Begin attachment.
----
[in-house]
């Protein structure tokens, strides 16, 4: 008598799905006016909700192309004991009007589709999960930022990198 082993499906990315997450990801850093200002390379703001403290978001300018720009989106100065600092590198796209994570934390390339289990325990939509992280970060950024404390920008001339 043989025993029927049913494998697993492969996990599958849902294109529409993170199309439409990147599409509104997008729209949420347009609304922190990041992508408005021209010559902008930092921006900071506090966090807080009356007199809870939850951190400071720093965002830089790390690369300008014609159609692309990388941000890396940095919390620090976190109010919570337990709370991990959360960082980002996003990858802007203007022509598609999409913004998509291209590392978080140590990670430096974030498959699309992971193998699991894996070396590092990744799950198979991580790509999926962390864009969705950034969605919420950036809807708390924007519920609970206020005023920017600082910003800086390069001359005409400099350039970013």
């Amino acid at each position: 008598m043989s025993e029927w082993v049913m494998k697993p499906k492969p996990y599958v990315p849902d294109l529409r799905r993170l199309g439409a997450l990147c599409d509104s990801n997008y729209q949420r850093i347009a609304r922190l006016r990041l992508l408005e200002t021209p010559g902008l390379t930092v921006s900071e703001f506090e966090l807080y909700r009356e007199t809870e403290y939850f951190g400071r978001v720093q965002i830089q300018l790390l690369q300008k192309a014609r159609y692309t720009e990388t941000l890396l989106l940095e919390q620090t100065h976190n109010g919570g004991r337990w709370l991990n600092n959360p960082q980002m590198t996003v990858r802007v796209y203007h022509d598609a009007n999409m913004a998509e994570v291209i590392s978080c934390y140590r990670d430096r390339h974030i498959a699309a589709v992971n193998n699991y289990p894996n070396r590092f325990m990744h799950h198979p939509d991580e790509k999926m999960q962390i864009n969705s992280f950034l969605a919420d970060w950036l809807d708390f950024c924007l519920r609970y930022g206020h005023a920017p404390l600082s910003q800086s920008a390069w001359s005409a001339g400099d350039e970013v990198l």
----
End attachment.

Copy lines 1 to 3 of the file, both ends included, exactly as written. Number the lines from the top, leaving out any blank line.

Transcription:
[in-house]
């Protein structure tokens, strides 16, 4: 008598799905006016909700192309004991009007589709999960930022990198 082993499906990315997450990801850093200002390379703001403290978001300018720009989106100065600092590198796209994570934390390339289990325990939509992280970060950024404390920008001339 043989025993029927049913494998697993492969996990599958849902294109529409993170199309439409990147599409509104997008729209949420347009609304922190990041992508408005021209010559902008930092921006900071506090966090807080009356007199809870939850951190400071720093965002830089790390690369300008014609159609692309990388941000890396940095919390620090976190109010919570337990709370991990959360960082980002996003990858802007203007022509598609999409913004998509291209590392978080140590990670430096974030498959699309992971193998699991894996070396590092990744799950198979991580790509999926962390864009969705950034969605919420950036809807708390924007519920609970206020005023920017600082910003800086390069001359005409400099350039970013």
């Amino acid at each position: 008598m043989s025993e029927w082993v049913m494998k697993p499906k492969p996990y599958v990315p849902d294109l529409r799905r993170l199309g439409a997450l990147c599409d509104s990801n997008y729209q949420r850093i347009a609304r922190l006016r990041l992508l408005e200002t021209p010559g902008l390379t930092v921006s900071e703001f506090e966090l807080y909700r009356e007199t809870e403290y939850f951190g400071r978001v720093q965002i830089q300018l790390l690369q300008k192309a014609r159609y692309t720009e990388t941000l890396l989106l940095e919390q620090t100065h976190n109010g919570g004991r337990w709370l991990n600092n959360p960082q980002m590198t996003v990858r802007v796209y203007h022509d598609a009007n999409m913004a998509e994570v291209i590392s978080c934390y140590r990670d430096r390339h974030i498959a699309a589709v992971n193998n699991y289990p894996n070396r590092f325990m990744h799950h198979p939509d991580e790509k999926m999960q962390i864009n969705s992280f950034l969605a919420d970060w950036l809807d708390f950024c924007l519920r609970y930022g206020h005023a920017p404390l600082s910003q800086s920008a390069w001359s005409a001339g400099d350039e970013v990198l």